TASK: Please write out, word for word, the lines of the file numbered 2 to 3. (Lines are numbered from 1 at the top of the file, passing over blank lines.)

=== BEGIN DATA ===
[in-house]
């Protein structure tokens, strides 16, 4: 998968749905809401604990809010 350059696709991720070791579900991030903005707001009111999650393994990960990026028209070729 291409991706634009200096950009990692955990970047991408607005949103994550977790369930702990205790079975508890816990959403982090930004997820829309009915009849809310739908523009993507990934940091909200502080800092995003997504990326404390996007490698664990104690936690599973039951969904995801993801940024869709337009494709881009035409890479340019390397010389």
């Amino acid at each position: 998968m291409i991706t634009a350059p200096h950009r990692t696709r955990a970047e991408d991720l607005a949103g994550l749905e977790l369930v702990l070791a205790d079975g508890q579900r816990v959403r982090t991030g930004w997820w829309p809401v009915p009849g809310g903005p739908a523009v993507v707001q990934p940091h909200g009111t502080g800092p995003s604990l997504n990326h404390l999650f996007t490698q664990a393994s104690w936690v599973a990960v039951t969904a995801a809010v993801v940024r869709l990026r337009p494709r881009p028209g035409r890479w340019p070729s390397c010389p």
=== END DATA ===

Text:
């Protein structure tokens, strides 16, 4: 998968749905809401604990809010 350059696709991720070791579900991030903005707001009111999650393994990960990026028209070729 291409991706634009200096950009990692955990970047991408607005949103994550977790369930702990205790079975508890816990959403982090930004997820829309009915009849809310739908523009993507990934940091909200502080800092995003997504990326404390996007490698664990104690936690599973039951969904995801993801940024869709337009494709881009035409890479340019390397010389």
């Amino acid at each position: 998968m291409i991706t634009a350059p200096h950009r990692t696709r955990a970047e991408d991720l607005a949103g994550l749905e977790l369930v702990l070791a205790d079975g508890q579900r816990v959403r982090t991030g930004w997820w829309p809401v009915p009849g809310g903005p739908a523009v993507v707001q990934p940091h909200g009111t502080g800092p995003s604990l997504n990326h404390l999650f996007t490698q664990a393994s104690w936690v599973a990960v039951t969904a995801a809010v993801v940024r869709l990026r337009p494709r881009p028209g035409r890479w340019p070729s390397c010389p």